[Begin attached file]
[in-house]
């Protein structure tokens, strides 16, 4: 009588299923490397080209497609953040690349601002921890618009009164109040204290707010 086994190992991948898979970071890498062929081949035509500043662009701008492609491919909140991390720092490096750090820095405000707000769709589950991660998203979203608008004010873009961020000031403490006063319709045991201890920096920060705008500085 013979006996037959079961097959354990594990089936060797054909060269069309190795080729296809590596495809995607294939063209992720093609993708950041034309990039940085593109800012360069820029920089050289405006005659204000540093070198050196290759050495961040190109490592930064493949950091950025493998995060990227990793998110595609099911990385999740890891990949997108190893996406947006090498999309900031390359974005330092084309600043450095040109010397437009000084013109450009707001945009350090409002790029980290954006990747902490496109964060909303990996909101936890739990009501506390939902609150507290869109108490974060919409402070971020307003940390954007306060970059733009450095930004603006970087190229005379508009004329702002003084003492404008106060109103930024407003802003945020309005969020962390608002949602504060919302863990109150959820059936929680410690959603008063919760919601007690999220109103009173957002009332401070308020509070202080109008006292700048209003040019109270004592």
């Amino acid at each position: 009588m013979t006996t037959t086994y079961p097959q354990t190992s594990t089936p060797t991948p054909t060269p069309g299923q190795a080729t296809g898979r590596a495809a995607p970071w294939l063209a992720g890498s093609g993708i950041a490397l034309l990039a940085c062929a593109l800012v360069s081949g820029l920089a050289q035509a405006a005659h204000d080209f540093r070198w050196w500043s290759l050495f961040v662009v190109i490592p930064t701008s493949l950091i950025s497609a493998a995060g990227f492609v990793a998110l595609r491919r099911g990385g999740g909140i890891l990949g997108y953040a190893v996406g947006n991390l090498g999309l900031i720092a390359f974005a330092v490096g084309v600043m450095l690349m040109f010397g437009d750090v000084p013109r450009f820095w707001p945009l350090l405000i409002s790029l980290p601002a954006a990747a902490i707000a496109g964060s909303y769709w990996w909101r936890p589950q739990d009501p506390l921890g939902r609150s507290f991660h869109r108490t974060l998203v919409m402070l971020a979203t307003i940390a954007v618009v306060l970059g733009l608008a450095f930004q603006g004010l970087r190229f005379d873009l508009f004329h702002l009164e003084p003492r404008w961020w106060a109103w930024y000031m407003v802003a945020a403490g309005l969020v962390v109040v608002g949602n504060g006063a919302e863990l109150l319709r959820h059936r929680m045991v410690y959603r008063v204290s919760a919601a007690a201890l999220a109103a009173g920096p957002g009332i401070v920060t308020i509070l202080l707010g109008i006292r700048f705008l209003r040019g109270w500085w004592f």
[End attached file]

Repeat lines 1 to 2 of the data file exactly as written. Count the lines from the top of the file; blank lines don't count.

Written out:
[in-house]
């Protein structure tokens, strides 16, 4: 009588299923490397080209497609953040690349601002921890618009009164109040204290707010 086994190992991948898979970071890498062929081949035509500043662009701008492609491919909140991390720092490096750090820095405000707000769709589950991660998203979203608008004010873009961020000031403490006063319709045991201890920096920060705008500085 013979006996037959079961097959354990594990089936060797054909060269069309190795080729296809590596495809995607294939063209992720093609993708950041034309990039940085593109800012360069820029920089050289405006005659204000540093070198050196290759050495961040190109490592930064493949950091950025493998995060990227990793998110595609099911990385999740890891990949997108190893996406947006090498999309900031390359974005330092084309600043450095040109010397437009000084013109450009707001945009350090409002790029980290954006990747902490496109964060909303990996909101936890739990009501506390939902609150507290869109108490974060919409402070971020307003940390954007306060970059733009450095930004603006970087190229005379508009004329702002003084003492404008106060109103930024407003802003945020309005969020962390608002949602504060919302863990109150959820059936929680410690959603008063919760919601007690999220109103009173957002009332401070308020509070202080109008006292700048209003040019109270004592």